Chris Chappell would be delighted if you got up at 5 am to hear the dawn chorus but if not, there's plenty to be seen later in the day.
The last of the spring migrant birds have now arrived, and swallows are settling into the villages around the county, cuckoos are calling across the levels, and up on Exmoor. One of the last birds to arrive is the very pretty spotted flycatcher, a delicate beak, streaky chest, and as much identified for the habit of returning to the same branch or twig after forays after insects. The reed beds on the levels are ringing with the chattering of reed and sedge warblers, punctuated by the explosive call of the resident Cetti's warbler. Noisy blackcaps call in woods and thickets, with chiff chaff and willow warbler above them. But as the birds settle to the business of breeding, they will become quieter, so as not to attract attention to the nesting sites. Adult birds are busy feeding their broods, and blackbirds will be seen in the garden with a beak full of worms, or warblers collecting flies.
Butterflies abound on sunny days, peacock, brimstone, orange tip, comma and speckled wood will all be seen. Now that there are some flowers to feed on, they will flourish and start to breed, laying their eggs on the foliage, which will soon hatch as caterpillars.
Red Kites are an increasingly common sight in Somerset, as their range extends across the country. A large hawk, beautifully marked, and distinguished from the marsh harrier by the russet colouring and more significantly, the forked tail.
Dragonflies and Damselflies
Dragonflies and the related smaller damselflies are now emerging from their nymphs, climbing reed stems before breaking free of the exuvia, or larval case, which may be found sticking to the reed. Damselflies are distinguished by their smaller size, weaker flight sand separated eyes. After a period of drying out in the sun, they will flex their wings, and set off to hunt the smaller insects they feed on. Dragonflies have very powerful wings, which enable them to accelerate rapidly through the air, and also very good eyesight, enabling them to home in on prey. There are just 57 recorded species of Dragonfly (Odonata) in the UK, of which 40 might realistically be seen, so it is quite feasible to learn their identification if you become interested. There is some complexity, however, with variations in sex, and colour changes with age. Irrespective, they make wonderful subjects for macro photography, and on a still warm day they can easily be approached. the rivers and ponds of Somerset are superb habitats for many species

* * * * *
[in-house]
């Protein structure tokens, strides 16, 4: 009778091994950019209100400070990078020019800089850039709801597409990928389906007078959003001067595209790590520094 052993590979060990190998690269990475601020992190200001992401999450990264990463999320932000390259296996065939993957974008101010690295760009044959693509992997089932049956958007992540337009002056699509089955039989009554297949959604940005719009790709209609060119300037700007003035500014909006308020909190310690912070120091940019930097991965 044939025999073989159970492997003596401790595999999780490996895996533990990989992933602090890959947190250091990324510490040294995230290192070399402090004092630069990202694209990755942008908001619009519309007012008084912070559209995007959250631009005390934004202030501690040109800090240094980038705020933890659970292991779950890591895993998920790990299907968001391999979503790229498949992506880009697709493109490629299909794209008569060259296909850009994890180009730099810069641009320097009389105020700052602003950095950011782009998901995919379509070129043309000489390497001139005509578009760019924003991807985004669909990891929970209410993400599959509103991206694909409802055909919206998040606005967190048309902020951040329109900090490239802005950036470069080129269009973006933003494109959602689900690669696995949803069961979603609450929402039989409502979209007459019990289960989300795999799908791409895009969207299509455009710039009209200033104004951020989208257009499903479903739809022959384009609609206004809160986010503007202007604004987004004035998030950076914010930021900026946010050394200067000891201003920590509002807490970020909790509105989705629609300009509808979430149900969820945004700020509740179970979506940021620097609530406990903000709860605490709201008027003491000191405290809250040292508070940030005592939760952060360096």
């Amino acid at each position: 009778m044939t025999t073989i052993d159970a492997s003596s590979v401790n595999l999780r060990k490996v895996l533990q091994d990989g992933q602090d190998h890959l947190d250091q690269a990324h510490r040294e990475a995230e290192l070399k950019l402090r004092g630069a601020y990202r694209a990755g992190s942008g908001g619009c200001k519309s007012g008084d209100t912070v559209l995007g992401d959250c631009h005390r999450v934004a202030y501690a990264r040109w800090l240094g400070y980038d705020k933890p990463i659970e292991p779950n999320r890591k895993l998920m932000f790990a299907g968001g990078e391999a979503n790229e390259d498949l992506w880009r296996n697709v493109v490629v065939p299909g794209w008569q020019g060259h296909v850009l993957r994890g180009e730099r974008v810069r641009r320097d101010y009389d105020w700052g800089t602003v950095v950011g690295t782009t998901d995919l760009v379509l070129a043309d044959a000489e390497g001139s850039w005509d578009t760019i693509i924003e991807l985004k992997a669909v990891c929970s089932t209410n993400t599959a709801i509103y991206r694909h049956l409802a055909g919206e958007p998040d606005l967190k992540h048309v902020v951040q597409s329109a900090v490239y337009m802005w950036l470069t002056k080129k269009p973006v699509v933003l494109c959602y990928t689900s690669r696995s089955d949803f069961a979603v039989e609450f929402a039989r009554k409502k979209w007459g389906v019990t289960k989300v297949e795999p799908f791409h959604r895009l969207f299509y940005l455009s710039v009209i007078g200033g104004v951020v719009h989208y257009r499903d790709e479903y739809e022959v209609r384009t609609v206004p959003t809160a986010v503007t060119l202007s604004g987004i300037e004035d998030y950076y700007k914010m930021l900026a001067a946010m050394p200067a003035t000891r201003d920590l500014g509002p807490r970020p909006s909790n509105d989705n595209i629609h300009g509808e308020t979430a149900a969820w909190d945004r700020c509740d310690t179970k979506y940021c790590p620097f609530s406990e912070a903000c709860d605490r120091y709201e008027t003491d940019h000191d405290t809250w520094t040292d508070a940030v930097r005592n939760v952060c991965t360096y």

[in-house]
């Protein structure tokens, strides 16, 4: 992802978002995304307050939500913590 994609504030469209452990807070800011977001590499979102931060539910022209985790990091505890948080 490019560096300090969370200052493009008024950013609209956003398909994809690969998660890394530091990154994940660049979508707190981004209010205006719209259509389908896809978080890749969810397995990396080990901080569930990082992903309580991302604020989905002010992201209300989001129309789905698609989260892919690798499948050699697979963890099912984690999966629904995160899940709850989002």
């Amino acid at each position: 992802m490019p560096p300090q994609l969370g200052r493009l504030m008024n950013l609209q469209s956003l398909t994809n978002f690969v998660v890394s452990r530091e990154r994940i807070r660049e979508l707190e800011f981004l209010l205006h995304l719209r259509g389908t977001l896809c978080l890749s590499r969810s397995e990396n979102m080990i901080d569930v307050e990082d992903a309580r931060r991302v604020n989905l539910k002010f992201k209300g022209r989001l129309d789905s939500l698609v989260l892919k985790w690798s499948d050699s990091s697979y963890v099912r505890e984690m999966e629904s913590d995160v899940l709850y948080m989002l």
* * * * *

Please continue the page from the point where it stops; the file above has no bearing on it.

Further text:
This is the best time to hear the dawn chorus. The birds start to sing just before daybreak, so you will need to set your alarm. An early start will be well rewarded with the bird song ringing throughout the woods as numerous species compete for attention. It is an experience you will always remember, and is a chance to find out what is about. Song thrushes call from the top of a tree, their loud call consisting of short phrases repeated two or three times. You may hear the drumming of the great spotted woodpecker, as it claims its territory by hammering on a hollow trunk. The loud cackle of a green woodpecker, or yaffle, will echo through the oak trees. All this to a background of tits, warblers, finches noisily chiming in. Robins, dunnocks and the boisterous little wren will also join in. If you are very lucky you may hear a nightingale, with its unmistakeable warbling and trilling call, their song is not restricted to the night time. However, this now rather rare bird is at the western limit of its territory. The nightingale is a fairly undistinguished brown bird a little bigger than a robin, more heard than seen, as they like to sing from a dense copse.
The hobby is one of the special summer visitors to the Somerset levels. It is a small migratory falcon, much like a small peregrine. Happily the hobby is holding its own, and large numbers of them arrive in late April /early May. Initially they stay in the area to feed after their migration from Africa, and then most will disperse throughout the country; a few pairs will stay to breed. The hobby is very partial to dragonflies, which it catches and eats on the wing, of which there is a plentiful supply as the nymphs hatch in the reed beds. Hobbies are swift and graceful in the air, and it is a breathtaking sight to see them hunting over the reed beds. They have a distinctive moustache with white bib, curved wings, and rapid darting flight.
Spring plants and flowers
May blossom is the flower of hawthorn and is now coming in bloom, lighting up the hedges and hillsides. The woods are full of the spikes of cuckoo pint, or wild arum, also known as lords and ladies. This strange plant will produce bright red berries later in the year, but is generally thought poisonous and best not handled. Wild clematis is starting to creep along the hedgerows. Yellow rattle, oxeye daisy, buttercups and spotted orchids will be seen in meadows that have escaped modern farming methods. Long Wood (just north of Cheddar) is the Trust's oldest reserve and has a good display of bluebells at this time of year. While in the area you can also visit the adjacent reserves of Black Rock, Velvet Bottom and Ubley Warren, which between them have too many attractions to list, but boast snakes and lizards, and some rare bird and plant species. Plan a day out with the help of your SWT Nature Reserves Guide.
Cetti's Warbler courtesy of Wikipedia. Other photographs by Chris Chappell.
Great Crested Grebe